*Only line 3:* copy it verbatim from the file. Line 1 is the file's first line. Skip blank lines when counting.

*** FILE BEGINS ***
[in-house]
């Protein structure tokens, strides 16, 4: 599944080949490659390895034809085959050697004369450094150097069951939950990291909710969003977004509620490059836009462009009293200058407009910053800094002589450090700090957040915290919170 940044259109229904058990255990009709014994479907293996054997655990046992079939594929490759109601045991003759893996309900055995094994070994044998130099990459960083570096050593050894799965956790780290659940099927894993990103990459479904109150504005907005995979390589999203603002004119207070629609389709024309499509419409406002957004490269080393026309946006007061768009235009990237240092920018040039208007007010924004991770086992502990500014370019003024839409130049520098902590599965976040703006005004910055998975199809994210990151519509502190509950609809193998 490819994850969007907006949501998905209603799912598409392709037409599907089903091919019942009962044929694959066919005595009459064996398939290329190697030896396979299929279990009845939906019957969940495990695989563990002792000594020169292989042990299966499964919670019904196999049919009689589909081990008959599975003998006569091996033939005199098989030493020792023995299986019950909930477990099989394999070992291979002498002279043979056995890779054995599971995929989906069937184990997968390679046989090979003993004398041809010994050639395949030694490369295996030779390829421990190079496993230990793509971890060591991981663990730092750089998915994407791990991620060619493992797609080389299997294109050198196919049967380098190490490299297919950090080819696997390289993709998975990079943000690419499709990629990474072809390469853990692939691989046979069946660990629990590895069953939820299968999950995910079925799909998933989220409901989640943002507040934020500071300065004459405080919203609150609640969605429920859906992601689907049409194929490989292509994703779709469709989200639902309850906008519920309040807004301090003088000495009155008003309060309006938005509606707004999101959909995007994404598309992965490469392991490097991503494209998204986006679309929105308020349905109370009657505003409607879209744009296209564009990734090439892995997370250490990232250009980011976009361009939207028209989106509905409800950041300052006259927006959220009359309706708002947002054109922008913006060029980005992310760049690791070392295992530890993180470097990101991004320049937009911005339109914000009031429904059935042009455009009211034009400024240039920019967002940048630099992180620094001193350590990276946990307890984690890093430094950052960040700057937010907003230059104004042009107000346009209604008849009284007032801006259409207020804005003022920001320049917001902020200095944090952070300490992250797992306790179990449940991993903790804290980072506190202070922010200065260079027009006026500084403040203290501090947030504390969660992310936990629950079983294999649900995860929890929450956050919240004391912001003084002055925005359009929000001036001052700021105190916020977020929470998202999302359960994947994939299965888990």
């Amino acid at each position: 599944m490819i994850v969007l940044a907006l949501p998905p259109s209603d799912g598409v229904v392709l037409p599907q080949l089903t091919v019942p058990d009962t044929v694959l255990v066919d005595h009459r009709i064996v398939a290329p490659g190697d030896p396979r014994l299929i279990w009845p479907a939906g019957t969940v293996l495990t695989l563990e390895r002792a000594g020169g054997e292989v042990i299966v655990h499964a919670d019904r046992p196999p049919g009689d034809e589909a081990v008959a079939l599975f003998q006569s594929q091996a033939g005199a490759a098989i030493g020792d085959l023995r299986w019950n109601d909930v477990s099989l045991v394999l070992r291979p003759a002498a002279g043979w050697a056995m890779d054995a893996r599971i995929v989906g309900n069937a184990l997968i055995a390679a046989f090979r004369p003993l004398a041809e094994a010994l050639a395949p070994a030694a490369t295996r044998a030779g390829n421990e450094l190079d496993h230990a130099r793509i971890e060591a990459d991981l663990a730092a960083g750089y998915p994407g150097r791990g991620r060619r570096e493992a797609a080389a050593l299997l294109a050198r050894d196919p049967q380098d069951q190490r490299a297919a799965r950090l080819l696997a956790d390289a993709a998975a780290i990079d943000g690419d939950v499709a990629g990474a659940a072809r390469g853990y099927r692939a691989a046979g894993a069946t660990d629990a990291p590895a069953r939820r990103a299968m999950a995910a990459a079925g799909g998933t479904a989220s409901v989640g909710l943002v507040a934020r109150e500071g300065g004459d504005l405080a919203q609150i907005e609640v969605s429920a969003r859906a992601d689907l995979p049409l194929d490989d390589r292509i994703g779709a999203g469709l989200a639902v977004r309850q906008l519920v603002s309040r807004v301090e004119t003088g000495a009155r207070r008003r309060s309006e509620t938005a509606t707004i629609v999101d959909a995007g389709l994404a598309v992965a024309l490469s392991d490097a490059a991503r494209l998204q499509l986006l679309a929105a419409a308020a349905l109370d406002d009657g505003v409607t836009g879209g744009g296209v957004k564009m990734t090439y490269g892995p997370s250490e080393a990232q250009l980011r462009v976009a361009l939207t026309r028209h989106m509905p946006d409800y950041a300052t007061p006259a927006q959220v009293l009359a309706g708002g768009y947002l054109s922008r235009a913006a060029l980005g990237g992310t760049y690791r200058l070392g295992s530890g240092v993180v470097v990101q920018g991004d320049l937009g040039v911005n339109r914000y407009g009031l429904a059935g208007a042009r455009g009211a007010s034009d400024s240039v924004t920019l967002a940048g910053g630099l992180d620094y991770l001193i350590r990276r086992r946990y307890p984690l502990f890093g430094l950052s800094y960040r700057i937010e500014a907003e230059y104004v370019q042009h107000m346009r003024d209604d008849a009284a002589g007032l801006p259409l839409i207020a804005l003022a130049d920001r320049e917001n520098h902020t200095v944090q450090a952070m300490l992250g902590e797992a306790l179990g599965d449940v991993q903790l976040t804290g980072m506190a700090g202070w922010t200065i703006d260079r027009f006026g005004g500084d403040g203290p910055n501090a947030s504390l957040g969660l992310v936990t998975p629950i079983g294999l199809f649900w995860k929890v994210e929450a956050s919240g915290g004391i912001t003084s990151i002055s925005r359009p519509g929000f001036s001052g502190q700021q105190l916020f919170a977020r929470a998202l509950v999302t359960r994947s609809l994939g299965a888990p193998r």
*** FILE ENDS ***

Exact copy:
């Amino acid at each position: 599944m490819i994850v969007l940044a907006l949501p998905p259109s209603d799912g598409v229904v392709l037409p599907q080949l089903t091919v019942p058990d009962t044929v694959l255990v066919d005595h009459r009709i064996v398939a290329p490659g190697d030896p396979r014994l299929i279990w009845p479907a939906g019957t969940v293996l495990t695989l563990e390895r002792a000594g020169g054997e292989v042990i299966v655990h499964a919670d019904r046992p196999p049919g009689d034809e589909a081990v008959a079939l599975f003998q006569s594929q091996a033939g005199a490759a098989i030493g020792d085959l023995r299986w019950n109601d909930v477990s099989l045991v394999l070992r291979p003759a002498a002279g043979w050697a056995m890779d054995a893996r599971i995929v989906g309900n069937a184990l997968i055995a390679a046989f090979r004369p003993l004398a041809e094994a010994l050639a395949p070994a030694a490369t295996r044998a030779g390829n421990e450094l190079d496993h230990a130099r793509i971890e060591a990459d991981l663990a730092a960083g750089y998915p994407g150097r791990g991620r060619r570096e493992a797609a080389a050593l299997l294109a050198r050894d196919p049967q380098d069951q190490r490299a297919a799965r950090l080819l696997a956790d390289a993709a998975a780290i990079d943000g690419d939950v499709a990629g990474a659940a072809r390469g853990y099927r692939a691989a046979g894993a069946t660990d629990a990291p590895a069953r939820r990103a299968m999950a995910a990459a079925g799909g998933t479904a989220s409901v989640g909710l943002v507040a934020r109150e500071g300065g004459d504005l405080a919203q609150i907005e609640v969605s429920a969003r859906a992601d689907l995979p049409l194929d490989d390589r292509i994703g779709a999203g469709l989200a639902v977004r309850q906008l519920v603002s309040r807004v301090e004119t003088g000495a009155r207070r008003r309060s309006e509620t938005a509606t707004i629609v999101d959909a995007g389709l994404a598309v992965a024309l490469s392991d490097a490059a991503r494209l998204q499509l986006l679309a929105a419409a308020a349905l109370d406002d009657g505003v409607t836009g879209g744009g296209v957004k564009m990734t090439y490269g892995p997370s250490e080393a990232q250009l980011r462009v976009a361009l939207t026309r028209h989106m509905p946006d409800y950041a300052t007061p006259a927006q959220v009293l009359a309706g708002g768009y947002l054109s922008r235009a913006a060029l980005g990237g992310t760049y690791r200058l070392g295992s530890g240092v993180v470097v990101q920018g991004d320049l937009g040039v911005n339109r914000y407009g009031l429904a059935g208007a042009r455009g009211a007010s034009d400024s240039v924004t920019l967002a940048g910053g630099l992180d620094y991770l001193i350590r990276r086992r946990y307890p984690l502990f890093g430094l950052s800094y960040r700057i937010e500014a907003e230059y104004v370019q042009h107000m346009r003024d209604d008849a009284a002589g007032l801006p259409l839409i207020a804005l003022a130049d920001r320049e917001n520098h902020t200095v944090q450090a952070m300490l992250g902590e797992a306790l179990g599965d449940v991993q903790l976040t804290g980072m506190a700090g202070w922010t200065i703006d260079r027009f006026g005004g500084d403040g203290p910055n501090a947030s504390l957040g969660l992310v936990t998975p629950i079983g294999l199809f649900w995860k929890v994210e929450a956050s919240g915290g004391i912001t003084s990151i002055s925005r359009p519509g929000f001036s001052g502190q700021q105190l916020f919170a977020r929470a998202l509950v999302t359960r994947s609809l994939g299965a888990p193998r």